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Uhuru Rallies African Nations to Invest More in Resilient Food Systems

by Zablon Ondari
2 mins read
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President Uhuru Kenyatta has rallied African nations to accelerate efforts aimed at attaining greater food security on the continent.

The Head of State spoke on Wednesday, 8th September when he hosted this year’s virtual African Green Revolution Forum (AGRF) summit at State House, Nairobi.

Uhuru called on African leaders to prioritise initiatives that will cause inclusive agricultural transformation.

He said Kenya was committed to the agenda of transforming its food systems by re-engineering the country’s agriculture to leverage more on its large and vibrant youth population.

“Equally important to note is that our renewed drive anchors our food systems transformation agenda on data-driven decisions,” the President said.

“Armed with relevant and precise data, we are better able to make targeted interventions that address water-scarcity, climate change, land pressure, and the competition between subsistence food crops and export cash crops.”

The President told the meeting, attended by several African Heads of State and Government, that Kenya was working on increasing the number of young people receiving school-based agricultural education and growing the uptake of digital agricultural solutions among farmers.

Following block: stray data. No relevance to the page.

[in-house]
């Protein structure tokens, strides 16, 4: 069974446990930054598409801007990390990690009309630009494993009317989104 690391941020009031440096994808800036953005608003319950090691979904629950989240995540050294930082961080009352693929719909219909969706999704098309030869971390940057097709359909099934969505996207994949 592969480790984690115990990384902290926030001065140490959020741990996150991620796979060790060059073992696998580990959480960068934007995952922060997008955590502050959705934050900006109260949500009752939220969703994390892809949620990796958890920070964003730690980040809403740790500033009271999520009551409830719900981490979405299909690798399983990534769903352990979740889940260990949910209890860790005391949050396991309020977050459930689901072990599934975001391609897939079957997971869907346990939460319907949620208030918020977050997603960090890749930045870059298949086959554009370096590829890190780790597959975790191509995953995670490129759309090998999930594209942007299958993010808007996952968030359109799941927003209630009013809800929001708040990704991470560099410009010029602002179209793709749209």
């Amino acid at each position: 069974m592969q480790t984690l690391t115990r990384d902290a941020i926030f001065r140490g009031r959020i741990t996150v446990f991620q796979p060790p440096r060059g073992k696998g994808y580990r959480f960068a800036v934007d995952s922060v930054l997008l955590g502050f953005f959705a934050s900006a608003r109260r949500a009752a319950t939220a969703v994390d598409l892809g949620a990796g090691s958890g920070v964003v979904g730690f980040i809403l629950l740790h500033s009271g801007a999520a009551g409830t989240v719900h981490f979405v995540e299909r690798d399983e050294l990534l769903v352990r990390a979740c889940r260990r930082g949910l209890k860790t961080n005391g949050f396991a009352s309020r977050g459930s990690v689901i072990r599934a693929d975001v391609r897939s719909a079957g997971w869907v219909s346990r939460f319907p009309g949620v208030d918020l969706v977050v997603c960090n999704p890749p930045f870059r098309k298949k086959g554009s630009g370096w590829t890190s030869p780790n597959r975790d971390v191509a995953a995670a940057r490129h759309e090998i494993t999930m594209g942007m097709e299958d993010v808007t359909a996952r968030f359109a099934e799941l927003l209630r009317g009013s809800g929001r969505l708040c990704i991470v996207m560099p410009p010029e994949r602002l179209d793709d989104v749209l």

Further, the President said Kenya was determined to expand the diversity and quality of diets available to its population by investing more in fruits, vegetable, dairy, meat, fish and grain production as well as heighten climate action to strengthen the resilience of the country’s food systems.

The Head of State decried the perception among African youth that agriculture was an outdated occupation saying Kenya had put in place aggressive measures to attract young people back to farming.

“In order to overcome these negative perceptions and to show our children and youth the nobility and profitability of agriculture, we are elevating the place of agriculture in our schools by revitalizing the 4-K-Clubs,” said Uhuru.

“We are doing this because Kenya’s 31,218 primary schools and their enrollment of close to 10 million school-going children, offers a vast network through which knowledge about food and nutrition security, can be boosted.”

Uhuru said since 2013, Kenya had focused on attaining 100 percent food and nutrition security through crop diversification, e-voucher programmes that support staple crops, livestock and dairy value chains.

He further said that Kenya had prioritized growing of indigenous food crops and vegetables, developing seed systems for sorghum, millet and cassava as well as establishing flour blending and fortification policies.

Speakers at the virtual meeting, among them Presidents Paul Kagame (Rwanda), Yoweri Museveni (Uganda), Lazarus Chakwera (Malawi), Hage Geingob (Namibia), and UN Deputy Secretary General Amina Mohammed as well as Kenya’s former Prime Minister Raila Odinga, decried Africa’s weak food systems despite the continent’s abundant nutritional resources endowment.

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